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Understanding celebrity word of mouth

Paying a celebrity to do a tweet or a blog post for you is weak marketing. At best, you get a tiny endorsement. But everyone knows that:

  1. You paid for it
  2. The celeb doesn’t really use your product
  3. Your customer assumes you and the celeb are working together to deceive them by pretending endorsements are real — eroding trust in your brand.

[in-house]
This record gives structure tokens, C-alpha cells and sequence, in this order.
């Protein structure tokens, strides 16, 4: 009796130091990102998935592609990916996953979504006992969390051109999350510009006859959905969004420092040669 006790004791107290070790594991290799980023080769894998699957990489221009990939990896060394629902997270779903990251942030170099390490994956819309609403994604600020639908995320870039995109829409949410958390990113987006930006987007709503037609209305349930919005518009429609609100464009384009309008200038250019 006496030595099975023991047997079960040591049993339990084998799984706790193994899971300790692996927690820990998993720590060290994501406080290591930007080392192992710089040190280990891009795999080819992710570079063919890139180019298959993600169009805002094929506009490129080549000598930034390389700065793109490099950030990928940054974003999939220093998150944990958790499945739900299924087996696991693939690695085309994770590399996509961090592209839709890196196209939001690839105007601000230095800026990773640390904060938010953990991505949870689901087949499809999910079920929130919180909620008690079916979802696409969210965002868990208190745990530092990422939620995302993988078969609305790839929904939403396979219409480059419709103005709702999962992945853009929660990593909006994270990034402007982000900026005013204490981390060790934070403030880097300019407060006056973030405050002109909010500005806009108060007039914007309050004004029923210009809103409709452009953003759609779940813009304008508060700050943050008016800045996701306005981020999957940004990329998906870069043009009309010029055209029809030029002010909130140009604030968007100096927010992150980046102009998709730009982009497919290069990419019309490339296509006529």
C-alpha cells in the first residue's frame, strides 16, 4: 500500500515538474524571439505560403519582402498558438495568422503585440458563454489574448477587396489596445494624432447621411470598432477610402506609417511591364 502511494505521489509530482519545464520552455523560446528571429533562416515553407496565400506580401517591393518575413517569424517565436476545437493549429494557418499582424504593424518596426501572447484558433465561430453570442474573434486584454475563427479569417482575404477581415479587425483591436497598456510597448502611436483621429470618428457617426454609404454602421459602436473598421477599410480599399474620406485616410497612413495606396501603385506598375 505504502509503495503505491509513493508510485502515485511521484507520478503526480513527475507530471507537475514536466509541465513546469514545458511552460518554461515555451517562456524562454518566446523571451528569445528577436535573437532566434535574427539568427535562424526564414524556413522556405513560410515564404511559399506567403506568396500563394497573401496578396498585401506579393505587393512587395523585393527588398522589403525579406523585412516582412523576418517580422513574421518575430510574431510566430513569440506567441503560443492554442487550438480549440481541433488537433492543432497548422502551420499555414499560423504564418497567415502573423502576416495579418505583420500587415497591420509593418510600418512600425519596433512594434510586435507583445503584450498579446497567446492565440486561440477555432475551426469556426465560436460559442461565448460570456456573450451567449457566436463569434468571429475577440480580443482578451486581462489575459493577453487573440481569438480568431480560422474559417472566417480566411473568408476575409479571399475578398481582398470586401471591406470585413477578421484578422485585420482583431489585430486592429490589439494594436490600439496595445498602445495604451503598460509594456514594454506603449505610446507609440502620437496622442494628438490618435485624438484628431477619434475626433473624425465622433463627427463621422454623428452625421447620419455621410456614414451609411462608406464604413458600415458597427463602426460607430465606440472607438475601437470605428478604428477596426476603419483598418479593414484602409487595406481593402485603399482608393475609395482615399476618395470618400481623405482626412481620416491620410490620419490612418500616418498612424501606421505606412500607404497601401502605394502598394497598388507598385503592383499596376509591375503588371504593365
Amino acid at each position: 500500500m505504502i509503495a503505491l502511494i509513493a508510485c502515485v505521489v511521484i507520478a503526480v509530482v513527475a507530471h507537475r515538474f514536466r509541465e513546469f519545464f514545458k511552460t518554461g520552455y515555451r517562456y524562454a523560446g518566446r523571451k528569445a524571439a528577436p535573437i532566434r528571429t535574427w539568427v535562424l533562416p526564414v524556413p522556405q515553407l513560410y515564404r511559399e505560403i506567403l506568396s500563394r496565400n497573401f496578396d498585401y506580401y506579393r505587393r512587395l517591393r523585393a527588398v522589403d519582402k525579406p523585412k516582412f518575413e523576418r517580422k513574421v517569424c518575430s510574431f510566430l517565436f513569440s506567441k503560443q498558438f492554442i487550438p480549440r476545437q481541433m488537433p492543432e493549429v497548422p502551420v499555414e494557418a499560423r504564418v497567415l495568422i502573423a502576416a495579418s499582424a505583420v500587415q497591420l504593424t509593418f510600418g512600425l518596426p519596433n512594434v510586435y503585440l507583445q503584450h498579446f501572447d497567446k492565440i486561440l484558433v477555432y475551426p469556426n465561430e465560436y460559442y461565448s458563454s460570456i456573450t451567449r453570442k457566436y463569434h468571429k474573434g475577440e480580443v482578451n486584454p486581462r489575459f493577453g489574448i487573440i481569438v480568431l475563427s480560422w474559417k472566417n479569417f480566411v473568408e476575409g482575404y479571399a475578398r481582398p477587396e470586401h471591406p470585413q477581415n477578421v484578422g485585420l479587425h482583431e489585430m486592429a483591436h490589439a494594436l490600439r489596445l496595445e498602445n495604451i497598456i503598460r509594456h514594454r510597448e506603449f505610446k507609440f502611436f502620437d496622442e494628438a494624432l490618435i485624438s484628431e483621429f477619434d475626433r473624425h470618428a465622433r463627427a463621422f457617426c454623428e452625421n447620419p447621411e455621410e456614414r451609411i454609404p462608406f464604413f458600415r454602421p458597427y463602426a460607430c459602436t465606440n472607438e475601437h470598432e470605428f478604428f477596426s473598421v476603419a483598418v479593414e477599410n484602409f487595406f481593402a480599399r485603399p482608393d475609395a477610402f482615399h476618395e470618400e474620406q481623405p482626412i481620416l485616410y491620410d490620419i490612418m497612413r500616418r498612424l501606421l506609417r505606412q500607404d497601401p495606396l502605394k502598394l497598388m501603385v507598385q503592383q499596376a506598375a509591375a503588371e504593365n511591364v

This is what a real celebrity endorsement looks like. Daniel Tosh likes Kiehl’s so much that he spent $600 on the stuff and posted a 7-minute video about it. (NSFW)

Lesson: Focus on cultivating true fans who love your stuff (even celebs), instead of paying people to pretend to love it.

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